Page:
Featured photo credit: https://www.flickr.com/photos/dave_see/ via flickr.com

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                            Make These 13 Types Of Cookies For This Fall

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                            Last Updated on October 16, 2018

                            The Ultimate Guide to Help You Sleep Through the Night Tonight

                            The Ultimate Guide to Help You Sleep Through the Night Tonight

                            It’s well past midnight and you’ve got to get up in less than six hours. You toss and turn all night. Before you know it, another hour passes by and you start panicking.

                            If I don’t get to sleep in the next 30 minutes, I’m going to be exhausted tomorrow!”

                            One thing is for sure, you’re not alone. Over 70M+ Americans have stated that they don’t get the proper sleep they need at night.[1] So what could possibly be causing this insomnia epidemic?

                            Throughout my entrepreneurial journey of building my language learning company, I have experimented and researched dozens of best sleep practices. Some have flopped but a few have dramatically improved the quality of my life and work.

                            In this article, I’ll look into the reason why you’re sleep deprived and how to sleep through the night tonight.

                            Why you can’t sleep through the night

                            The first step to improving anything is getting to the bottom of the root problem. Different studies have shown the reasons why most people cannot sleep well at night.[2] Here are the main ones that the average person faces:

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                            Stress

                            If you’ve ever stayed up at night worrying about something, know that it’s a major sleep inhibitor. When you’re feeling stress, your mind and body becomes more activated, making it incredibly difficult to fall asleep. Even when you do manage to sleep, it won’t be deep enough to help you feel rested the next day.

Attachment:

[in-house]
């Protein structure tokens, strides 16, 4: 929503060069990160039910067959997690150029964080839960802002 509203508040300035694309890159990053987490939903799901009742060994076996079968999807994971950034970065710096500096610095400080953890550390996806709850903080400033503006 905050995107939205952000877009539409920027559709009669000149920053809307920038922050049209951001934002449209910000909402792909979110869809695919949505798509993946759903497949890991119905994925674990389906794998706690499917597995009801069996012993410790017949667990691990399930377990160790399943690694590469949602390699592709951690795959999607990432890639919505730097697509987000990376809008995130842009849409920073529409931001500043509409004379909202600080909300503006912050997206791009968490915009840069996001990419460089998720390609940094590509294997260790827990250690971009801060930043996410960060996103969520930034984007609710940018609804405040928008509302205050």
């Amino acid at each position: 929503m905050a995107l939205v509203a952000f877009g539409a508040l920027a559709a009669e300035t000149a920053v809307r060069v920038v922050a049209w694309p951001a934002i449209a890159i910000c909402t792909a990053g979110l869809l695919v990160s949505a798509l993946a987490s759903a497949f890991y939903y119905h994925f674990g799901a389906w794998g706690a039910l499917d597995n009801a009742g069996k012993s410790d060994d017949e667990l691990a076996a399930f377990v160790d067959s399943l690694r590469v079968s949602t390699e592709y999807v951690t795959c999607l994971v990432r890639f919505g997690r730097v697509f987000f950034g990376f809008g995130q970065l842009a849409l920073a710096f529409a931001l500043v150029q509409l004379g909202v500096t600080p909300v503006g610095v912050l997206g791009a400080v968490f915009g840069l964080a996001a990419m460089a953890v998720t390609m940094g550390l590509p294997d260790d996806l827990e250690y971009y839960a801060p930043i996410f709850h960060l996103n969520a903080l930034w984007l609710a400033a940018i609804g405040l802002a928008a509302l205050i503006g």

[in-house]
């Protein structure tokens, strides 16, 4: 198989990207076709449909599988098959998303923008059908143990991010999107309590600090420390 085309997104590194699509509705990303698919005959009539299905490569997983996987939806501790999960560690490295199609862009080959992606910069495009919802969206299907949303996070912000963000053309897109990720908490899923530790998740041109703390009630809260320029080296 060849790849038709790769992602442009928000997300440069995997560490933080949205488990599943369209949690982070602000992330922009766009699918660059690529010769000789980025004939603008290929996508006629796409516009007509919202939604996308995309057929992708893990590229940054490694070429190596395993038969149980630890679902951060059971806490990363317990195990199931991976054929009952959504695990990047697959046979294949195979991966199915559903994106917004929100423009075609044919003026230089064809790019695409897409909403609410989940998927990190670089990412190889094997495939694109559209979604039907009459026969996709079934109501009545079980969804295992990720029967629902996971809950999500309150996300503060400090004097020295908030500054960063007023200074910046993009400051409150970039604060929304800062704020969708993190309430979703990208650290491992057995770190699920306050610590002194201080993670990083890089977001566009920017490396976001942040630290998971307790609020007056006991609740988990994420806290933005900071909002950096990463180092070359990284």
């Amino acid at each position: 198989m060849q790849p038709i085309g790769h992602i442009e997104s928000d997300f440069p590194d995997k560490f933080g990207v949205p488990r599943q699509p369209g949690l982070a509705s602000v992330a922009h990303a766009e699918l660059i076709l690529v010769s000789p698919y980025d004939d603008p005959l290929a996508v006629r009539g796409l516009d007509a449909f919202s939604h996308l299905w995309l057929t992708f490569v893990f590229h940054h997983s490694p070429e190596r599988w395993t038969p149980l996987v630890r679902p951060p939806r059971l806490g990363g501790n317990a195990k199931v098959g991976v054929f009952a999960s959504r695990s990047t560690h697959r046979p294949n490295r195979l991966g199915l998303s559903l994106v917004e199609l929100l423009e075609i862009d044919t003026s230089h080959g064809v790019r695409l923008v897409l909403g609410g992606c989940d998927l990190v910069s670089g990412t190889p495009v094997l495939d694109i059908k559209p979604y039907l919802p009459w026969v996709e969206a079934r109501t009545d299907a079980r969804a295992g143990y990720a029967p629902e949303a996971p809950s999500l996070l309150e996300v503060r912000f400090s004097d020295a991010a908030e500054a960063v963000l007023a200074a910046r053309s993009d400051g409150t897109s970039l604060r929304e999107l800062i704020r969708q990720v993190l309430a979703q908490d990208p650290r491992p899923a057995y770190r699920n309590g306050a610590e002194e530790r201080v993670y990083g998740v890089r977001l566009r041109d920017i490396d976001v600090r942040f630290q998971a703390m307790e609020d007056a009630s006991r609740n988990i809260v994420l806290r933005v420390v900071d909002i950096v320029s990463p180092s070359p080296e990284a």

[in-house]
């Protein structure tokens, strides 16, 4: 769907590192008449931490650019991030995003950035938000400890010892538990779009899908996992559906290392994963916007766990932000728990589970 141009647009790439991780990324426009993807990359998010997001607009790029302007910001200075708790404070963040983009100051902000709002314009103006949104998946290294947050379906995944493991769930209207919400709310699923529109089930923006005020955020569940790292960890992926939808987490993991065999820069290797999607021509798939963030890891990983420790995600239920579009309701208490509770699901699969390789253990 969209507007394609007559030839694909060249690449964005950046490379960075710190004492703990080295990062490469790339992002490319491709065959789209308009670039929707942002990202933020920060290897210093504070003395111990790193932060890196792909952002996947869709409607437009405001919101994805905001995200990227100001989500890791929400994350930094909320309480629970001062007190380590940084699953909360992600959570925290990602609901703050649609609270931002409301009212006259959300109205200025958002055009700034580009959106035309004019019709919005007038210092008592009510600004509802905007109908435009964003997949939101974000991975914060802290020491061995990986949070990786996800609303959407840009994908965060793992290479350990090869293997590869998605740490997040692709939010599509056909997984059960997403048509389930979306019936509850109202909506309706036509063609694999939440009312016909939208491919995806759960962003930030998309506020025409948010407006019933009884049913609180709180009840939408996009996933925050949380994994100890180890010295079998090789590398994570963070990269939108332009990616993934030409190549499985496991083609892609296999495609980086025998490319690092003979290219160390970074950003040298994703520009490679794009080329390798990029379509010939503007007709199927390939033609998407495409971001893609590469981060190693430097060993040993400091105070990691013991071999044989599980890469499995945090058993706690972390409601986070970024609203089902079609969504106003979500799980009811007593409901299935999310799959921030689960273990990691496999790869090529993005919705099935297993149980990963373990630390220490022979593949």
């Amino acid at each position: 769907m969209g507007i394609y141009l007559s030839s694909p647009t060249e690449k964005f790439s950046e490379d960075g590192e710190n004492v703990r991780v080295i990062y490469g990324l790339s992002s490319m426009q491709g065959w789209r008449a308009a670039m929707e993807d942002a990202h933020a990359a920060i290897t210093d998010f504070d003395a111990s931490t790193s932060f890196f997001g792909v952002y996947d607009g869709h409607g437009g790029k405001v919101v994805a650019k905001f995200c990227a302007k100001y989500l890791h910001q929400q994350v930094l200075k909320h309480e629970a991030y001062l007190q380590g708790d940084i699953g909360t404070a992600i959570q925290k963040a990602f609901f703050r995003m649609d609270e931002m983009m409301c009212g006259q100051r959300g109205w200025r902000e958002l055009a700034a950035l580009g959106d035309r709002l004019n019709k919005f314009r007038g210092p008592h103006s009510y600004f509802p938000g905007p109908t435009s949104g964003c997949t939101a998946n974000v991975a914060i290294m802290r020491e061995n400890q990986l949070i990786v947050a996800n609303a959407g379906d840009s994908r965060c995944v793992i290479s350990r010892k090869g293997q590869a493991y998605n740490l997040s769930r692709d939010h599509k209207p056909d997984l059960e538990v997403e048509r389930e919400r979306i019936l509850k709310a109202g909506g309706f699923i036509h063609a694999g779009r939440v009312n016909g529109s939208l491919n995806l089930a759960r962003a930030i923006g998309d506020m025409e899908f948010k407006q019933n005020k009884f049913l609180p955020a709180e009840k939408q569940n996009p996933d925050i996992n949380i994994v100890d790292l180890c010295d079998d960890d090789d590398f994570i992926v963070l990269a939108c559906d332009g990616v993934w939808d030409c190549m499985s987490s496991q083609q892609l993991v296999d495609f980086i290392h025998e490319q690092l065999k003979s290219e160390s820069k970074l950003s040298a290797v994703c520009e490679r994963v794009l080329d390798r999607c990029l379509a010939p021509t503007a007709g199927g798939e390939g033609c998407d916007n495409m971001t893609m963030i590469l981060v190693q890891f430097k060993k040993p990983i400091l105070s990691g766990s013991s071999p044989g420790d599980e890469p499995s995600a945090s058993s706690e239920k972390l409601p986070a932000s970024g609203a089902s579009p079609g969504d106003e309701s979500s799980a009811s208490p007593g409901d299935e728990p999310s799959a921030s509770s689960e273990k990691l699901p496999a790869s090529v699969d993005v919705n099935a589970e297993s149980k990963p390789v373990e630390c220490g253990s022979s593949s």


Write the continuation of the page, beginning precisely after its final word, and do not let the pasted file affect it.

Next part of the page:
Exposure to blue light before sleep time

                            We’re exposed to harmful blue light on a daily basis through the use of our digital screens. If you’ve never heard of blue light, it’s part of the visible light spectrum that suppresses melatonin, our sleep hormones. Other harmful effects include digital eye strains and macular cellular damage.

                            While daytime exposure to blue light is not very harmful, night time exposure tricks our brain into thinking it’s daytime. By keeping your brain alert and suppressing melatonin, your mind is unable to shut down and relax before bedtime.

                            Eating close to bedtime

                            Eating too late can actually be an issue for many people, especially those who are older than 40. The reason is, eating before laying down increases the chances of Gastroesophageal reflux disease (GERD), in which stomach acid backflows into the esophagus.

                            Another reason not to eat too late is sleep quality. Even if you manage to sleep right after eating, it’s likely that you’ll wake up tired. Instead of letting your body rest during sleep, it has to digest the food that was entered before bedtime.

                            Rule of thumb: eat 3-4 hours before bedtime.

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                            Medical conditions

                            In some cases, it could be medical conditions that cause your sleep problems. If you can’t relate yourself to the above reasons or any of these common sleep problem causes, you should visit the doctor.

                            The vicious sleep cycle

                            The biggest danger to repeating the bad habits mentioned above is the negative cycle that it can take you through. A bad night’s sleep can affect not only your energy but your willpower and decision making skills.

                            Here’s an example of a bad sleep pattern:

                            You get a bad night’s sleep
                            –> You feel tired and stressful throughout the day.
                            –> You compensate it with unhealthy habits (for example junk food, skipping exercises, watching Netflix etc.)
                            –> You can’t sleep well (again) the next night.

                              You can imagine what could happen if this cycle repeats over a longer period of time.

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                              How to sleep better (throughout the night)